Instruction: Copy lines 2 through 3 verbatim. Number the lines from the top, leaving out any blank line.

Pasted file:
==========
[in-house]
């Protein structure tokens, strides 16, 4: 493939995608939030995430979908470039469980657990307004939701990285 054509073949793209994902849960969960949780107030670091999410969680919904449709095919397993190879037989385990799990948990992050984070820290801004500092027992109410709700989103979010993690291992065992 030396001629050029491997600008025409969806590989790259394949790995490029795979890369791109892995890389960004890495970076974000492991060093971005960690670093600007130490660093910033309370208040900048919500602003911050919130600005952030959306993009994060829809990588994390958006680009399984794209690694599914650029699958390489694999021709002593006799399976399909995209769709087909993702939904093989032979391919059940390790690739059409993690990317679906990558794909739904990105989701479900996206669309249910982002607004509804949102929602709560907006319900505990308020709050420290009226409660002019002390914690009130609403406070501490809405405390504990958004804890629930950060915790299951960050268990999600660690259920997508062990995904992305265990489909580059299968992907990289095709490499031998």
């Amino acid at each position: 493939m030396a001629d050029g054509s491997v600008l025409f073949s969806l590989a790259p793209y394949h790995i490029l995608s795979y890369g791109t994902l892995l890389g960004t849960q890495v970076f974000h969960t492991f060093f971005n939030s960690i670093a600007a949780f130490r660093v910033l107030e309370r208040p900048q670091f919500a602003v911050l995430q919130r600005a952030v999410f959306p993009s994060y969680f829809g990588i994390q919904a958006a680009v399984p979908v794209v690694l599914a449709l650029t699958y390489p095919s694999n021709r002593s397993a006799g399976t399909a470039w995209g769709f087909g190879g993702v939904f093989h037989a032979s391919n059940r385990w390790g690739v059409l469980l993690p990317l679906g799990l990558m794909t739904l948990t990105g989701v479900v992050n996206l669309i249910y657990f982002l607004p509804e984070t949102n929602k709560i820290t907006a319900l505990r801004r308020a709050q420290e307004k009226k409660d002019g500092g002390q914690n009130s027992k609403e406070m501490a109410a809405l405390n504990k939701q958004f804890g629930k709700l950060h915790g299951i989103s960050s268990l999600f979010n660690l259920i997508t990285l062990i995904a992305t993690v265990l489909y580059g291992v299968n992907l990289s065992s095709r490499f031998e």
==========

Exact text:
């Protein structure tokens, strides 16, 4: 493939995608939030995430979908470039469980657990307004939701990285 054509073949793209994902849960969960949780107030670091999410969680919904449709095919397993190879037989385990799990948990992050984070820290801004500092027992109410709700989103979010993690291992065992 030396001629050029491997600008025409969806590989790259394949790995490029795979890369791109892995890389960004890495970076974000492991060093971005960690670093600007130490660093910033309370208040900048919500602003911050919130600005952030959306993009994060829809990588994390958006680009399984794209690694599914650029699958390489694999021709002593006799399976399909995209769709087909993702939904093989032979391919059940390790690739059409993690990317679906990558794909739904990105989701479900996206669309249910982002607004509804949102929602709560907006319900505990308020709050420290009226409660002019002390914690009130609403406070501490809405405390504990958004804890629930950060915790299951960050268990999600660690259920997508062990995904992305265990489909580059299968992907990289095709490499031998």
């Amino acid at each position: 493939m030396a001629d050029g054509s491997v600008l025409f073949s969806l590989a790259p793209y394949h790995i490029l995608s795979y890369g791109t994902l892995l890389g960004t849960q890495v970076f974000h969960t492991f060093f971005n939030s960690i670093a600007a949780f130490r660093v910033l107030e309370r208040p900048q670091f919500a602003v911050l995430q919130r600005a952030v999410f959306p993009s994060y969680f829809g990588i994390q919904a958006a680009v399984p979908v794209v690694l599914a449709l650029t699958y390489p095919s694999n021709r002593s397993a006799g399976t399909a470039w995209g769709f087909g190879g993702v939904f093989h037989a032979s391919n059940r385990w390790g690739v059409l469980l993690p990317l679906g799990l990558m794909t739904l948990t990105g989701v479900v992050n996206l669309i249910y657990f982002l607004p509804e984070t949102n929602k709560i820290t907006a319900l505990r801004r308020a709050q420290e307004k009226k409660d002019g500092g002390q914690n009130s027992k609403e406070m501490a109410a809405l405390n504990k939701q958004f804890g629930k709700l950060h915790g299951i989103s960050s268990l999600f979010n660690l259920i997508t990285l062990i995904a992305t993690v265990l489909y580059g291992v299968n992907l990289s065992s095709r490499f031998e």